In 2018, the U.S. government filed 1,117 final applications to the Foreign Intelligence Surveillance Act court for authority for the FBI to conduct electronic surveillance and physical searches. One application was withdrawn. One other was denied. The remaining 1,115 were granted.
Hours before the FISA court issued a December 17 order openly declaring that it could no longer trust any of the sworn statements the FBI had submitted to justify spying on Americans, The New York Times published an opinion article by William Webster, a former director of both the FBI and the CIA. Webster wrote, “Today, the integrity of the institutions that protect our civil order is, tragically, under assault from too many people whose job it should be to protect them.”
Gone are the days The New York Times worked to expose government abuse of power. The New York Times now defends power from truth.
No More ‘Dissent Is Patriotism’
Setting aside the very dubious propositions that the FBI and the CIA should be protected from criticism, let’s plumb the depths of the Webster/NYT argument. Who, according to Webster, has the job of protecting the FBI and the CIA? Webster explains exactly who he means: “I am deeply disturbed by the assertion of President Trump that our ‘current director’ — as he refers to the man he selected for the job of running the F.B.I. — cannot fix what the president calls a broken agency.”
Webster goes on to suggest that the FBI should operate as an independent agency and that he is outraged by the “president’s thinly veiled suggestion that the director, Christopher Wray, like his banished predecessor, James Comey, could be on the chopping block.” He adds, “The independence of both the F.B.I. and its director is critical and should be fiercely protected by each branch of government.” Webster goes on to make it clear that the “rule of law” is threatened by the president criticizing the FBI.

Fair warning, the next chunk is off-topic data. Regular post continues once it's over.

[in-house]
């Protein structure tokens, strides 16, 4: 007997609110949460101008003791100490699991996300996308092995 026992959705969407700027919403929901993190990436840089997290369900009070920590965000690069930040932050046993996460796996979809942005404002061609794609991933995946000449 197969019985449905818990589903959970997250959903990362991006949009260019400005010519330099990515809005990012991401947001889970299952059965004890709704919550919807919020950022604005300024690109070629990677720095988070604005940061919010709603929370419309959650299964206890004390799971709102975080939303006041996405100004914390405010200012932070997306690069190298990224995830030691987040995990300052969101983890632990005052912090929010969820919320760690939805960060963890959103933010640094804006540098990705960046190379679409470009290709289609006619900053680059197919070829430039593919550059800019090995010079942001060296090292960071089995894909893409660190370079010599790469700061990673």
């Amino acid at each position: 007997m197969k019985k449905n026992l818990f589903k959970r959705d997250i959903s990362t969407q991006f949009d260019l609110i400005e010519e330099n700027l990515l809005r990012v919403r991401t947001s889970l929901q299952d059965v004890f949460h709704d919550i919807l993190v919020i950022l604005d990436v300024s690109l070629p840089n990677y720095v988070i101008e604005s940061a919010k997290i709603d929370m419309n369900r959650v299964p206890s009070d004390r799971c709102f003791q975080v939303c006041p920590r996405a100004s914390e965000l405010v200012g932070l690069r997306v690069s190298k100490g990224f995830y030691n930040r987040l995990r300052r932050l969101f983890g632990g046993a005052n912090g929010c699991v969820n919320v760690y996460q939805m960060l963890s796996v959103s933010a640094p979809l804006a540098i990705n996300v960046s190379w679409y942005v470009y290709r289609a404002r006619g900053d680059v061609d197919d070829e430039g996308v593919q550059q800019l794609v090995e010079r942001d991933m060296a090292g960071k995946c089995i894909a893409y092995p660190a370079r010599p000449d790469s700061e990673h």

The article is a symptom of how the establishment media has become the propaganda arm of an increasingly robust authoritarian movement in the United States. This movement inverts constitutional principles so that it becomes the president’s job to protect the FBI from criticism and his threat to fire an FBI chief is a threat to the Constitution. This is the kind of thing that Vladimir Putin might have told Tass to publish as he sought to seize power from Boris Yeltsin in the 1990s.
Not Mistakes But Deliberate Abuse of Power
The legitimacy of the FBI is in free fall. But not its terrifying power. The biggest lie about the latest Office of Inspector General report is that it reveals “mistakes” made by the FBI. These weren’t mistakes. The FISA court used more accurate terminology, like “misconduct.” The FBI investigators who applied for the Carter Page warrants had in their possession information that directly contradicted the basic factual requirements to apply for a surveillance warrant.
As noted by the FISA court, “On December 9, 2019, the government filed with the FISC public and classified versions of the OIG Report…It documents troubling instances in which FBI personnel provided information…which was unsupported or contradicted by information in their possession.” These include falsely claiming dossier author Christopher Steele’s prior work was relied upon in prior criminal proceedings, doctoring evidence to hide the fact that Page was actually working for America to spy on Russia, and falsely claiming that the FBI had corroborated Steele’s work when Steele himself questioned his source’s accuracy in October 2016.
The FBI knew by October 2016 that Page denied ever meeting Paul Manafort but nevertheless told the FISA court that it believed Manafort coordinated the Trump/Russia collusion through Page. The FBI told the FISA court that Page was working directly with two Russians he denied ever meeting.
‘They Withheld Information Detrimental to Their Case’